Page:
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Big Data: A Challenge or Opportunity?
In recent years, there has been an explosion in the volume of digital data created and stored by both individuals and organizations. Historically, businesses have used computer systems and databases to store most of their business data in structured formats to perform business tasks. Today however, a large proportion of an organization’s data is typically stored in documents created with productivity tools such as Microsoft® Office, Excel® and Word formats which further extend the range of unstructured data formats that are used for business data.
The rampant growth of unstructured content and need to reduce the costs, complexities and risks associated with it is a major concern for storage ISVs. However the first challenge to be considered, and perhaps the most obvious, is storage of large volumes of unstructured data. Calsoft has been assisting storage vendors to solve this particular aspect of Big Data challenge - Storing Unstructured Data.
To derive real business value from big data, you need distributed, scalable, fault tolerant, highly available system to store this unstructured data. Hadoop Distributed File System (HDFS) and Scale-Out NAS architectures are designed to store very large data sets reliably, and to stream those data sets at high bandwidth to user applications
Storing Unstructured Data: The Hadoop Distributed File System (HDFS)
Hadoop provides a distributed filesystem and a framework for analysis and transformation of very large data sets using MapReduce paradigm. While the interface to HDFS is patterned after Unix filesystem, faithfulness to standards was sacrificed in favor of improved performance for applications at hand.
Various Components of HDFS:
- NameNode: The HDFS namespace is a hierarchy of files and directories. Files and directories are represented on NameNode by inodes.
- Image and Journal: The inodes and the list of blocks that define metadata of name system are called the image. NameNode keeps entire namespace image in RAM. Each client-initiated transaction is recorded in journal, and the journal file is flushed and synced before the acknowledgment is sent to the client.
- DataNodes: Each block replica on a DataNode is represented by two files in local native filesystem. The first file contains the data itself and second file records block's metadata including checksums for data and generation stamp.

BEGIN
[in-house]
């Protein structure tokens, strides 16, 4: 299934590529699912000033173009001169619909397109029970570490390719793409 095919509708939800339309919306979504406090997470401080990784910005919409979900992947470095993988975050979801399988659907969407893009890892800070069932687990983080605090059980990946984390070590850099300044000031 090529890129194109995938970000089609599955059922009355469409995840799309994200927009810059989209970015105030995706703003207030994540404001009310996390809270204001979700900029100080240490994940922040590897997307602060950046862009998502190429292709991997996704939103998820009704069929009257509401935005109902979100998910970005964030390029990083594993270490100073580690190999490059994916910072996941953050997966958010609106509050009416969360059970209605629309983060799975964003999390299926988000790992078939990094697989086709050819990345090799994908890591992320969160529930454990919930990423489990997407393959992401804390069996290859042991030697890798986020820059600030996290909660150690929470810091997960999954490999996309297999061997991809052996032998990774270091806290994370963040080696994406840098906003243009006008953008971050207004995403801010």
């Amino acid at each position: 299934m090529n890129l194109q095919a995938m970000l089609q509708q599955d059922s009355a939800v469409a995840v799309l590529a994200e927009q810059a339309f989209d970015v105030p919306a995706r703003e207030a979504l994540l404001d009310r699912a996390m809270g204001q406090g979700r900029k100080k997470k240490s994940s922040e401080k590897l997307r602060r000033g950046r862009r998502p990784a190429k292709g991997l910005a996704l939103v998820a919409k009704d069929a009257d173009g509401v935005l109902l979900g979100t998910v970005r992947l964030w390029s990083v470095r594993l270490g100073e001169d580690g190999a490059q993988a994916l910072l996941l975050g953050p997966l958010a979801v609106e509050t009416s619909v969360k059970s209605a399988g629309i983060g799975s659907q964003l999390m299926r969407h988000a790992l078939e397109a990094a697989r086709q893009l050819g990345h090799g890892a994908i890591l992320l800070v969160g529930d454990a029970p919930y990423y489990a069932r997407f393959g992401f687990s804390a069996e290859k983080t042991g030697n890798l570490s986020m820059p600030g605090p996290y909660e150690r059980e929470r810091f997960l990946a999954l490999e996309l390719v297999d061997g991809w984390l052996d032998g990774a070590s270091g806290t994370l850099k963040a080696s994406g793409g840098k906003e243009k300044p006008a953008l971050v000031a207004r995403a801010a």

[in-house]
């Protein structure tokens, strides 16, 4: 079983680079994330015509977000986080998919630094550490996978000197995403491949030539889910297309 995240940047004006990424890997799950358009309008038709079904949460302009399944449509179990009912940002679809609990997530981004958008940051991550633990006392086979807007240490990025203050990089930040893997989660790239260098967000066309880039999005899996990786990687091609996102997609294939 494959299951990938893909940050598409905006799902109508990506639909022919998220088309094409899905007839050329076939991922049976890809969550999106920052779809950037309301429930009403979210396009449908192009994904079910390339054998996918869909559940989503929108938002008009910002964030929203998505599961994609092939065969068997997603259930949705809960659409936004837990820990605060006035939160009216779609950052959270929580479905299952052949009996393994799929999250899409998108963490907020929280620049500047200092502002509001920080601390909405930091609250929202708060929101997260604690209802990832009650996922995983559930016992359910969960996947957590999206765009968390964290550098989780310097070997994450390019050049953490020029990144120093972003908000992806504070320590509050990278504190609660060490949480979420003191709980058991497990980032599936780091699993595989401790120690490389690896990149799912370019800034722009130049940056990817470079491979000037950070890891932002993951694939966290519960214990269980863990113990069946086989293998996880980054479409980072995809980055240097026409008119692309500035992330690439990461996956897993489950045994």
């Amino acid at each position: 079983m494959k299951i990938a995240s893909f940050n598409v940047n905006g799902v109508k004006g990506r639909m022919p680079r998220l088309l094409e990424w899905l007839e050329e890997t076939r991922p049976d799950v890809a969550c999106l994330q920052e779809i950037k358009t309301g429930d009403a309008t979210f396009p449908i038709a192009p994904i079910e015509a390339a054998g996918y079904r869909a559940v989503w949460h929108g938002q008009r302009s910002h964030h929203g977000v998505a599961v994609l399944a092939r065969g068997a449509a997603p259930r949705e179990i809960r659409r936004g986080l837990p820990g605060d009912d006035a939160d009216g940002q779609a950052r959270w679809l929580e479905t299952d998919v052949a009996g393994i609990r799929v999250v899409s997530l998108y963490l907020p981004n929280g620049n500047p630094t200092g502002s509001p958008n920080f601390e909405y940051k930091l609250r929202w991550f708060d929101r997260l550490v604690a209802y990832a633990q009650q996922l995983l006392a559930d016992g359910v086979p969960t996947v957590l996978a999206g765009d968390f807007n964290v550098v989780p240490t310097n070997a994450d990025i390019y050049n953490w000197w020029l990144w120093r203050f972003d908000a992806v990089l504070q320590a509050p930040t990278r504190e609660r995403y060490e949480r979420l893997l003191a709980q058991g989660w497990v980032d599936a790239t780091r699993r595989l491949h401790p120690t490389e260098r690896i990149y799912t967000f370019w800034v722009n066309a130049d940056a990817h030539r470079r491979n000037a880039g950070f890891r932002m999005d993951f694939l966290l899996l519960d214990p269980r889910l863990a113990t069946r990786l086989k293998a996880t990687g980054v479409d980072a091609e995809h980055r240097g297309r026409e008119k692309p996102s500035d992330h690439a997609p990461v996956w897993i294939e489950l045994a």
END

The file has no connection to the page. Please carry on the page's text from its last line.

- HDFS Client: User applications access the filesystem using HDFS client, a library that exports the HDFS filesystem interface.
- CheckpointNode: The CheckpointNode periodically combines existing checkpoint and journal to create a new checkpoint and an empty journal.
- BackupNode: The BackupNode accepts journal stream of namespace transactions from active NameNode, saves them in journal on its own storage directories, and applies these transactions to its own namespace image in memory.
- Upgrades and Filesystem Snapshots: The snapshot mechanism lets administrators persistently saves current state of the filesystem, so that if the upgrade results in data loss or corruption it is possible to rollback the upgrade and return HDFS to the namespace and storage state as they were at time of the snapshot.
Storing Unstructured Data: Scale-Out NAS
Scale-out NAS refers to systems designed from ground up for economically dynamic scale and support of extremely high-bandwidth applications. It is a system that can be independently scaled in multiple directions, processor, bandwidth or capacity and managed as a single system in a global namespace.
5 features of Scale-Out NAS which could be leveraged are:
- Simple to scale: Scale-out NAS architectures can tackle the problem of large volumes with software management and a virtualization/abstraction layer that makes nodes behave like a single system
- Predictable: In Scale-out NAS the performance is predictable, you do not need to re-architect your application or re-educate your users after scaling your storage limits
- Efficient: Scale-out NAS architecture is highly efficient as it gives you a greater utilization of your physical disk drives. Over 80 percent of your storage is utilized for storing data
- Availability: This is available all the time. Scales-out NAS takes advantage of an N-way architecture, this allows you to survive more than two failures and when a rack goes down in your environment
- Enterprise-proven: It's a matured technology. It includes snapshots, replication, quotas and all other traditional IT features. This technology really evolved out of an HPC root, and easily fits into an enterprise environment